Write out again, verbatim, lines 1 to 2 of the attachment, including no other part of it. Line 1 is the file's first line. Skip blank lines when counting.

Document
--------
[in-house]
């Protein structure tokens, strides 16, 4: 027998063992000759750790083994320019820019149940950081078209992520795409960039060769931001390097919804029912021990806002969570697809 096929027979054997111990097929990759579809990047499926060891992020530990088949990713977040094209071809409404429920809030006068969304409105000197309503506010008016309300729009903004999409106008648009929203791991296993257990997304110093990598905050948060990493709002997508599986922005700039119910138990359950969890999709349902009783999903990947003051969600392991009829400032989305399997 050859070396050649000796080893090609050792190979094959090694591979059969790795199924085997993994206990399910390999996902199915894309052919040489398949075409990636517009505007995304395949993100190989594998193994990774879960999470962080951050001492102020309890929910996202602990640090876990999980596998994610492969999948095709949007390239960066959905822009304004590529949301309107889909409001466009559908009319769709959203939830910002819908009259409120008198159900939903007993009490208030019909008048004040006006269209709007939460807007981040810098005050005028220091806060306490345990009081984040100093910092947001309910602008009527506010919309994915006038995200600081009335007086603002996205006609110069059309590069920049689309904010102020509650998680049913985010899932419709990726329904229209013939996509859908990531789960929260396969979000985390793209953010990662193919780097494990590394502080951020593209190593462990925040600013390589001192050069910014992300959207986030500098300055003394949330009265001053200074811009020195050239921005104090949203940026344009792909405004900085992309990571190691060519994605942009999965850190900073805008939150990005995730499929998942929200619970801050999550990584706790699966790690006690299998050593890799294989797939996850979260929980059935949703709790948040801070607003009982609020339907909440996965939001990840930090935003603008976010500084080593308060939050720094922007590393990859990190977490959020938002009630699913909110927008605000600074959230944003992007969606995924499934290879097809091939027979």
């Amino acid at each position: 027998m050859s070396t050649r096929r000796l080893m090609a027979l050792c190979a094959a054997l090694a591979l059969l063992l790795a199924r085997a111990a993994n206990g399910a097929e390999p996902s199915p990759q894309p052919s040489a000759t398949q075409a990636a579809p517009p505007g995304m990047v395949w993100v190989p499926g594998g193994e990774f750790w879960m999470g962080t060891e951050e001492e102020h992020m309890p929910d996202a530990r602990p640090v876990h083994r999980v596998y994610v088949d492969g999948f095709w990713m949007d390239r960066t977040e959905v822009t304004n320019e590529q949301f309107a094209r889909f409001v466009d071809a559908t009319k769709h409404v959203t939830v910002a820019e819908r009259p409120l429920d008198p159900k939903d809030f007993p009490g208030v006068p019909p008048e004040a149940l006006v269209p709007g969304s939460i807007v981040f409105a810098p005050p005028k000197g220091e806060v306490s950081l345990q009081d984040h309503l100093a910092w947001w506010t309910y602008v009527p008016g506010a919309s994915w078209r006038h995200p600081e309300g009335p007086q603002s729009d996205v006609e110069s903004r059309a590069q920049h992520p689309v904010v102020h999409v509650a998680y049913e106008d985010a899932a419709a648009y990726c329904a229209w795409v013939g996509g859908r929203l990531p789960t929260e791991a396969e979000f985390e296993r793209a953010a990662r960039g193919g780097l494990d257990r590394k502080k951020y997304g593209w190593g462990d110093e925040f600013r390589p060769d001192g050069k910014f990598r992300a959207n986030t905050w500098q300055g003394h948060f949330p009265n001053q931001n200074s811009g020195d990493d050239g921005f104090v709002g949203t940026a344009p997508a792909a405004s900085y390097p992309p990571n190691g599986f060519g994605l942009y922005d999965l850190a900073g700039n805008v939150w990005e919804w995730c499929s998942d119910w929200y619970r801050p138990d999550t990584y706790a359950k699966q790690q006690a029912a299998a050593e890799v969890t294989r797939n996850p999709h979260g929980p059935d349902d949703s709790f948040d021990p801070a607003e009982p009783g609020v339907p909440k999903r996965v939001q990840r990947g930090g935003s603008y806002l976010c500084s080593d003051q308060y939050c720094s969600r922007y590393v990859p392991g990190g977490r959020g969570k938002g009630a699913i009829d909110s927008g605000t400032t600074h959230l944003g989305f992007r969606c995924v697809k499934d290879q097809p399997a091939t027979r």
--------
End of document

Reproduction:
[in-house]
């Protein structure tokens, strides 16, 4: 027998063992000759750790083994320019820019149940950081078209992520795409960039060769931001390097919804029912021990806002969570697809 096929027979054997111990097929990759579809990047499926060891992020530990088949990713977040094209071809409404429920809030006068969304409105000197309503506010008016309300729009903004999409106008648009929203791991296993257990997304110093990598905050948060990493709002997508599986922005700039119910138990359950969890999709349902009783999903990947003051969600392991009829400032989305399997 050859070396050649000796080893090609050792190979094959090694591979059969790795199924085997993994206990399910390999996902199915894309052919040489398949075409990636517009505007995304395949993100190989594998193994990774879960999470962080951050001492102020309890929910996202602990640090876990999980596998994610492969999948095709949007390239960066959905822009304004590529949301309107889909409001466009559908009319769709959203939830910002819908009259409120008198159900939903007993009490208030019909008048004040006006269209709007939460807007981040810098005050005028220091806060306490345990009081984040100093910092947001309910602008009527506010919309994915006038995200600081009335007086603002996205006609110069059309590069920049689309904010102020509650998680049913985010899932419709990726329904229209013939996509859908990531789960929260396969979000985390793209953010990662193919780097494990590394502080951020593209190593462990925040600013390589001192050069910014992300959207986030500098300055003394949330009265001053200074811009020195050239921005104090949203940026344009792909405004900085992309990571190691060519994605942009999965850190900073805008939150990005995730499929998942929200619970801050999550990584706790699966790690006690299998050593890799294989797939996850979260929980059935949703709790948040801070607003009982609020339907909440996965939001990840930090935003603008976010500084080593308060939050720094922007590393990859990190977490959020938002009630699913909110927008605000600074959230944003992007969606995924499934290879097809091939027979």